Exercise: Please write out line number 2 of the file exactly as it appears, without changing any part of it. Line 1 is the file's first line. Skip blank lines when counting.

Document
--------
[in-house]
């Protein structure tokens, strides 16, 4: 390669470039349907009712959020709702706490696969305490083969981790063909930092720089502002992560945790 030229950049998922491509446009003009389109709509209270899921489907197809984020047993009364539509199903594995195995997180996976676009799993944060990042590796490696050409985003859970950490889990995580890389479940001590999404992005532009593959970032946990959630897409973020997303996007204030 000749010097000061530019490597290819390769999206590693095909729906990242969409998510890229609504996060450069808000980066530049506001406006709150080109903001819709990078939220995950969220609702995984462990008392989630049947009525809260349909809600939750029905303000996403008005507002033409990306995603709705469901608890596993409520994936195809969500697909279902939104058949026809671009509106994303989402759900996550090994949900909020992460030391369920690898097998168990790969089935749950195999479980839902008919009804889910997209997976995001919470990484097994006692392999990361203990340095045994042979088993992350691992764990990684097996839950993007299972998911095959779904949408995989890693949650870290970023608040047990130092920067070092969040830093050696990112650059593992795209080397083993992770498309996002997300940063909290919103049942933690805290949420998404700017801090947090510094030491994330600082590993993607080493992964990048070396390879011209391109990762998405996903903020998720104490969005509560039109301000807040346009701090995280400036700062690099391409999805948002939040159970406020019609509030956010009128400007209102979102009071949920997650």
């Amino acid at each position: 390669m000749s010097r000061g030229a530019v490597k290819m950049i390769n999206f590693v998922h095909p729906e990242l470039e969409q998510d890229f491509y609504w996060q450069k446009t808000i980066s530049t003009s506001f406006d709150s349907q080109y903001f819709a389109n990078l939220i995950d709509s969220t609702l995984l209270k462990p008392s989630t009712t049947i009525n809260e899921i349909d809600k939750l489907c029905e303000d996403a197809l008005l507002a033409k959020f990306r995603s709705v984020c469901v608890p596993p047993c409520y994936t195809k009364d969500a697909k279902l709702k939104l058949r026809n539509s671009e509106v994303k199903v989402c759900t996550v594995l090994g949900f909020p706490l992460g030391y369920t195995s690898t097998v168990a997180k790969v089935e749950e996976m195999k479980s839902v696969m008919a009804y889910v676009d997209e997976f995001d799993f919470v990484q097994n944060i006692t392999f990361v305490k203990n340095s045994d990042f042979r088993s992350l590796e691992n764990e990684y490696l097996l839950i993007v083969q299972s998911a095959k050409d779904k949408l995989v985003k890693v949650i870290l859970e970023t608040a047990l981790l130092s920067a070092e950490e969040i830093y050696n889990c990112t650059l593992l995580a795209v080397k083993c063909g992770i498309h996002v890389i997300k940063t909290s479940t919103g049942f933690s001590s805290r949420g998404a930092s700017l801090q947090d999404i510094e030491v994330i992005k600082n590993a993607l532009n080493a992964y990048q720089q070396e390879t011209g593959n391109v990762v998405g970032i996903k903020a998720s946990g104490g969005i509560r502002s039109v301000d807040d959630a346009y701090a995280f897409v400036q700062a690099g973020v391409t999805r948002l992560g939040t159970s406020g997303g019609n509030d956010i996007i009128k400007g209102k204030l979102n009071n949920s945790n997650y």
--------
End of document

């Protein structure tokens, strides 16, 4: 390669470039349907009712959020709702706490696969305490083969981790063909930092720089502002992560945790 030229950049998922491509446009003009389109709509209270899921489907197809984020047993009364539509199903594995195995997180996976676009799993944060990042590796490696050409985003859970950490889990995580890389479940001590999404992005532009593959970032946990959630897409973020997303996007204030 000749010097000061530019490597290819390769999206590693095909729906990242969409998510890229609504996060450069808000980066530049506001406006709150080109903001819709990078939220995950969220609702995984462990008392989630049947009525809260349909809600939750029905303000996403008005507002033409990306995603709705469901608890596993409520994936195809969500697909279902939104058949026809671009509106994303989402759900996550090994949900909020992460030391369920690898097998168990790969089935749950195999479980839902008919009804889910997209997976995001919470990484097994006692392999990361203990340095045994042979088993992350691992764990990684097996839950993007299972998911095959779904949408995989890693949650870290970023608040047990130092920067070092969040830093050696990112650059593992795209080397083993992770498309996002997300940063909290919103049942933690805290949420998404700017801090947090510094030491994330600082590993993607080493992964990048070396390879011209391109990762998405996903903020998720104490969005509560039109301000807040346009701090995280400036700062690099391409999805948002939040159970406020019609509030956010009128400007209102979102009071949920997650």